The news has been awash with COP26 for the last couple of weeks, but there are two takeaways that have resonated strongly as the event has progressed.
1 It's not enough - even if ALL promises are kept and targets met 100% by ALL nations, we'll still be on track for warming over 2 degrees Celsius - well above the 1.5 degree pledge
2 This really is a 'now' problem, not a future one, and especially for island nations, with Tuvalu's climate minister saying his country is 'literally sinking'.
With carbon pledges being both welcomed and scrutinised, our thoughts turned to the microsteps we all take to reduce carbon consumption in our homes. We buy pre-loved. We recycle, reuse and refill. We buy from transparent companies who tell us all the good things they do, and whose values align with our own. We do all this to reduce our household impact, but how sustainable was the process by which our homes themselves were built, and by which our future homes will be built?
The construction industry is responsible for 38% of global greenhouse gas emissions and 62% of the UK’s waste. Every building therefore has a massive lifetime carbon footprint - more than half which can be emitted before we even move in. But from the way housing developers talk about their new homes, you wouldn’t believe it.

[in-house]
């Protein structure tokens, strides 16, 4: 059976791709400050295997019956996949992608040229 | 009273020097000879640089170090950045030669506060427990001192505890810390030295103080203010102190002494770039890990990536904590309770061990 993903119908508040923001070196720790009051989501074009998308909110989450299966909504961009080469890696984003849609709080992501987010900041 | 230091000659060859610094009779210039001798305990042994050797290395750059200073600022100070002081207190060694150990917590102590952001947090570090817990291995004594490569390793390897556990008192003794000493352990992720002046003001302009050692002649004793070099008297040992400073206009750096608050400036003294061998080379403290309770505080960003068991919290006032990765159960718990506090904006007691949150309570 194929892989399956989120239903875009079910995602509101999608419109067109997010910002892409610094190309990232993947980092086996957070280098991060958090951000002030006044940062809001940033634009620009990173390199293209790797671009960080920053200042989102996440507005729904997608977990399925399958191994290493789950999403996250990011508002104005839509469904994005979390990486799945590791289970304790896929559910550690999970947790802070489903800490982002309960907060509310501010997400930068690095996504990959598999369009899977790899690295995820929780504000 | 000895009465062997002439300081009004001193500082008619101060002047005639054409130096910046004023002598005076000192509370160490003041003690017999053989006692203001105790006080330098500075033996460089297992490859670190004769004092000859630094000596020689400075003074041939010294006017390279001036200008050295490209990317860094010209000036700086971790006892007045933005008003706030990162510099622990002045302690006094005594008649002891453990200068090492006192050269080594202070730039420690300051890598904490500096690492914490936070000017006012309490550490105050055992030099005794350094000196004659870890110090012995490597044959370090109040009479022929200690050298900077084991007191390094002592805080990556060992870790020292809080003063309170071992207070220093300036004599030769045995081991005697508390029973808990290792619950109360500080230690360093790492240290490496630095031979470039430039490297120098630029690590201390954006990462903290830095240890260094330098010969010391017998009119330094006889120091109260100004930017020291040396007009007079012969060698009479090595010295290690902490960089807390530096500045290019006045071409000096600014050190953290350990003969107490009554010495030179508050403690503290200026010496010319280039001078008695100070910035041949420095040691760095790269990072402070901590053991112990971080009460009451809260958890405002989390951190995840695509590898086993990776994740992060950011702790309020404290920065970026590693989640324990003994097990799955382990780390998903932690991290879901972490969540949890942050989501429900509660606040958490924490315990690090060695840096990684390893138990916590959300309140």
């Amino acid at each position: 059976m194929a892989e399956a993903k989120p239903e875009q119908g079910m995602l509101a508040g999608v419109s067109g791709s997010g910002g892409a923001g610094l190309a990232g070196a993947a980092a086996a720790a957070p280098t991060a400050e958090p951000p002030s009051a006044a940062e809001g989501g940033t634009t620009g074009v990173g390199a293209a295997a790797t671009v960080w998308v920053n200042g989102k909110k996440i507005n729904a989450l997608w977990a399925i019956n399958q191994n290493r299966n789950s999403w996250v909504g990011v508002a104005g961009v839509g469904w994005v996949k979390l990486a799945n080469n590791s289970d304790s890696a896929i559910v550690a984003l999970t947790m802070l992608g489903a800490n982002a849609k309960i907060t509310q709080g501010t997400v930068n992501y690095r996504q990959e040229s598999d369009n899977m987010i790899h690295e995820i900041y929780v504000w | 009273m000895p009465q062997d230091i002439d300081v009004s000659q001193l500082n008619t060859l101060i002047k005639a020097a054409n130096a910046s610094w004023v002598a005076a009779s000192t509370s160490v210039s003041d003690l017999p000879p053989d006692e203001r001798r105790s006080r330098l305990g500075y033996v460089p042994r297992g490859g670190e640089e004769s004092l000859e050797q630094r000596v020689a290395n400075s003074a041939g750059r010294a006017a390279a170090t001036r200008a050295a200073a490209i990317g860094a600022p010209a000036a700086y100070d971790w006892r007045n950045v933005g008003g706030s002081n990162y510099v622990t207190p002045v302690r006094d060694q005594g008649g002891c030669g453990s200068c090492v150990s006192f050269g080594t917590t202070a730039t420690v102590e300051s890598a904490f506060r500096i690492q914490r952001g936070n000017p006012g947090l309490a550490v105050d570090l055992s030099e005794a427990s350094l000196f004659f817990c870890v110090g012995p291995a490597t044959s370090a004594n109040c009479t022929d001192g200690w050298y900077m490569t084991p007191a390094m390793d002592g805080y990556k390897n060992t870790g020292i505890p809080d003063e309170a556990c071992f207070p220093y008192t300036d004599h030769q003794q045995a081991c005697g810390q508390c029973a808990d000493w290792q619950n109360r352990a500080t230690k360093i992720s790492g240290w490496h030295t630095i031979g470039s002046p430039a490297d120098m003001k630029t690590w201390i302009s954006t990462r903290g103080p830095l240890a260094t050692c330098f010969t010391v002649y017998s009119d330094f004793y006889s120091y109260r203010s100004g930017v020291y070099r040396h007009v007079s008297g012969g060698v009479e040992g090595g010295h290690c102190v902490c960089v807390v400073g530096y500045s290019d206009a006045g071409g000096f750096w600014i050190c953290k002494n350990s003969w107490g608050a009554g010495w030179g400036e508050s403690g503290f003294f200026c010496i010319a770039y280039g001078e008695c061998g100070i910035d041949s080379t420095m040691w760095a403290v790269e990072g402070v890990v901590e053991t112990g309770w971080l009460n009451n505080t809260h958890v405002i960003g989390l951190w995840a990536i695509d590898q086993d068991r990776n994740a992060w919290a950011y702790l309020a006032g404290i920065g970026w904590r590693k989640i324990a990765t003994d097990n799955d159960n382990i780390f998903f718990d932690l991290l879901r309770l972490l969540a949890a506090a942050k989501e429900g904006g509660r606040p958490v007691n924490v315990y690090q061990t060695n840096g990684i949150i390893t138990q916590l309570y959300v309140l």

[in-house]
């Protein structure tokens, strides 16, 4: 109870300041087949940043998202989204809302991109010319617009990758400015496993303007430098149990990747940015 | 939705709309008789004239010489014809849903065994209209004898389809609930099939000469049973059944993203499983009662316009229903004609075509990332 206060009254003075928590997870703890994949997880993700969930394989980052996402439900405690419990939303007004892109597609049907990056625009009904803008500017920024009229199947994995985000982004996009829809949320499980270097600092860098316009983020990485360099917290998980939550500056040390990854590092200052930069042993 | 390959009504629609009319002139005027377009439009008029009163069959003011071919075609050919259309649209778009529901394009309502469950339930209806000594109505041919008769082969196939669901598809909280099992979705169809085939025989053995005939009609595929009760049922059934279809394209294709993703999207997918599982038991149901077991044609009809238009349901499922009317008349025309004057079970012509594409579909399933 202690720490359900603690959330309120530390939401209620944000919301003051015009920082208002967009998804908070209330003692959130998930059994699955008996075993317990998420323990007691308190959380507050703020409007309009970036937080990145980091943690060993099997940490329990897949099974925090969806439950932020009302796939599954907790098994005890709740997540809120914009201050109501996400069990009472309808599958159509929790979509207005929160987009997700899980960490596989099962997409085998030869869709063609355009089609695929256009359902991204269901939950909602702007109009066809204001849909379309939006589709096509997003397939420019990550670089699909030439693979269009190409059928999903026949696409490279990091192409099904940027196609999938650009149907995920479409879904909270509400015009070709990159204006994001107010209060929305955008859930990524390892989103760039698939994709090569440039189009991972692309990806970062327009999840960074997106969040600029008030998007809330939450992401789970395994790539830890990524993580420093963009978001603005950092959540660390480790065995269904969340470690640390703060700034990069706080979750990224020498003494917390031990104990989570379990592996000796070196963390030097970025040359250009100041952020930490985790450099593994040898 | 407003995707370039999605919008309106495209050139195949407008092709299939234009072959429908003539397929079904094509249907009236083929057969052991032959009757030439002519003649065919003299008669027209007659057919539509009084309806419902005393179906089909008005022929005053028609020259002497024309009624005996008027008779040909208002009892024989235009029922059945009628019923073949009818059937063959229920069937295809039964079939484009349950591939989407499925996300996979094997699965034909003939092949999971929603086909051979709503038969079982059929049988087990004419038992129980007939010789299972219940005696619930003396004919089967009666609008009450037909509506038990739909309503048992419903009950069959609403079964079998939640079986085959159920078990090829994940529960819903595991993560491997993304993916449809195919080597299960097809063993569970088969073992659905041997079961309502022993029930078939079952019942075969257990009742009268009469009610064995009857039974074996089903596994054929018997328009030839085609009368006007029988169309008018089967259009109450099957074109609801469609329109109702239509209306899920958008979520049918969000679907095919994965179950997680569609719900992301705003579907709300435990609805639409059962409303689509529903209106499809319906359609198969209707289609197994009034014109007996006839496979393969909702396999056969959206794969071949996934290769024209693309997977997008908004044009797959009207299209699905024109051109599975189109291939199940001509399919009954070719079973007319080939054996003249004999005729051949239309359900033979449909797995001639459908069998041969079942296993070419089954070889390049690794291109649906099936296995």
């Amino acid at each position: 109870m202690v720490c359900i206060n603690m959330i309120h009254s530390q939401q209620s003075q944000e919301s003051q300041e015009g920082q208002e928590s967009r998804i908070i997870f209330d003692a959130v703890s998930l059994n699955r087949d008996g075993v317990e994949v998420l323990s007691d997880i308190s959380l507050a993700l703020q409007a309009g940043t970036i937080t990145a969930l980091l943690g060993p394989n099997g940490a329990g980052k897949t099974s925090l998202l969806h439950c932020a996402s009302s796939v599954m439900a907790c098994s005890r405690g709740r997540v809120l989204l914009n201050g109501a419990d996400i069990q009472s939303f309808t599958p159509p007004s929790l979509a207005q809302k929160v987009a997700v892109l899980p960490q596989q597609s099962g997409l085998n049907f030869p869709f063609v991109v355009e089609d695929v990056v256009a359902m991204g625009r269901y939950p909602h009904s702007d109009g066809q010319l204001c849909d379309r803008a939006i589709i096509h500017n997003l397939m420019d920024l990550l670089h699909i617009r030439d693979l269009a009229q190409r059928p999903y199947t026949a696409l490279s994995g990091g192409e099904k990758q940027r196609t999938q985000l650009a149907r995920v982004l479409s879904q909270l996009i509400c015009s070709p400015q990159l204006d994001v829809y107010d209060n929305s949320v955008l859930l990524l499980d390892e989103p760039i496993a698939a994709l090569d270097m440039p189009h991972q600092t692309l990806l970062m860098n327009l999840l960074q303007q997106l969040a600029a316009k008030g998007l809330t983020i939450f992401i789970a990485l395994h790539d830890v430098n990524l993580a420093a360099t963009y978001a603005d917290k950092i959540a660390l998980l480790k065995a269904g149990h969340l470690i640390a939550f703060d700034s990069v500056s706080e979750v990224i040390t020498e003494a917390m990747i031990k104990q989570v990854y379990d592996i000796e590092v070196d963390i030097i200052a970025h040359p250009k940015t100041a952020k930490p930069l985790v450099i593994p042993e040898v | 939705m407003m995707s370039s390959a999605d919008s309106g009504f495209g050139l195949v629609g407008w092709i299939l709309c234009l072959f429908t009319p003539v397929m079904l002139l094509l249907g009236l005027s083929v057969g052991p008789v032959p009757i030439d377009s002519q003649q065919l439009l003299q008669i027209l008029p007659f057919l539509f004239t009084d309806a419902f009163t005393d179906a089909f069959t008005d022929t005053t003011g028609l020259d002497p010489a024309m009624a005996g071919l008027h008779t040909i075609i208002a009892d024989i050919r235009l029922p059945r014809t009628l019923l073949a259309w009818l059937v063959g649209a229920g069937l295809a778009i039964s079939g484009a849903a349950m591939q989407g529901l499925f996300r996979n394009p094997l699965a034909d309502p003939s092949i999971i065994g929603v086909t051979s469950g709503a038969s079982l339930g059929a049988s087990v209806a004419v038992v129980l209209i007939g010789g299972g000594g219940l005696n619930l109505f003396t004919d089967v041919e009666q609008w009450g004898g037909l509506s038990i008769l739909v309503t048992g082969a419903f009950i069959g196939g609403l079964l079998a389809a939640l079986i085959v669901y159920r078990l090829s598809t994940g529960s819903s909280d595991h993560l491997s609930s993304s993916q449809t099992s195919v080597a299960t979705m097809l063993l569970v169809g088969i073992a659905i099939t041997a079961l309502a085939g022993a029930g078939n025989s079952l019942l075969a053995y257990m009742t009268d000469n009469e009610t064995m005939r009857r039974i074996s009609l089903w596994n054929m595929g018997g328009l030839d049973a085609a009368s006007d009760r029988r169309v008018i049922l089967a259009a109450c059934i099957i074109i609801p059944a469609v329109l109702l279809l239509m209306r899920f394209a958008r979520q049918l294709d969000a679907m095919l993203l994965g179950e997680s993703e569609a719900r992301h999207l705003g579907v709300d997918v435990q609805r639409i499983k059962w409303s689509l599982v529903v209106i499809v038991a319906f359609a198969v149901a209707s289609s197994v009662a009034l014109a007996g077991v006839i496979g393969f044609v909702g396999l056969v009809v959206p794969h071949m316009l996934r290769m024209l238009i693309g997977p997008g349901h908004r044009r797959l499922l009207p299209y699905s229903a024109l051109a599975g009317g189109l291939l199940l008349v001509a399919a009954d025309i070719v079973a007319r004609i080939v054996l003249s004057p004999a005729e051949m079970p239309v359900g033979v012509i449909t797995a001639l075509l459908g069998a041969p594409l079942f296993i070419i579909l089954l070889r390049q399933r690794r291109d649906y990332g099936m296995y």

Indeed, the terminology they’re using these days is getting so persuasive that you’d be forgiven for thinking that many new buildings in the UK are created sustainable. It’s difficult to find a new build that doesn’t claim to be ‘green’, ‘eco’ or ‘low-carbon’ these days, with over 540,000 buildings now having a BREEAM sustainability rating applauding their environmental performance.
But things aren’t quite as they seem. You see, most sustainability award schemes place their emphasis on ‘operational emissions’ associated with a building’s use - like lighting, heating and electricity. That means that a new building that’s well insulated, has an efficient heating system and uses energy-saving light bulbs will be labelled ‘sustainable’, regardless of whether its actual construction was environmentally friendly. What’s more, if the building has bike storage and electric vehicle charging points, its rating is likely to be even higher – even if they’re never actually used.
In the scheme of things, then, how important are the microsteps we go out of our way to take in our homes? Do they really make a difference, when the bigger picture totally overshadows them? After all, the carbon saved by refilling or buying pre-loved is tiny in comparison with the carbon used to build our homes in the first place.
To this, we say: “It’s only one straw, said 8 billion people.”
In other words, the small actions of many people add up to huge change when we all pull together to do our bit.
Kate & Louise
Co-founders now, sit down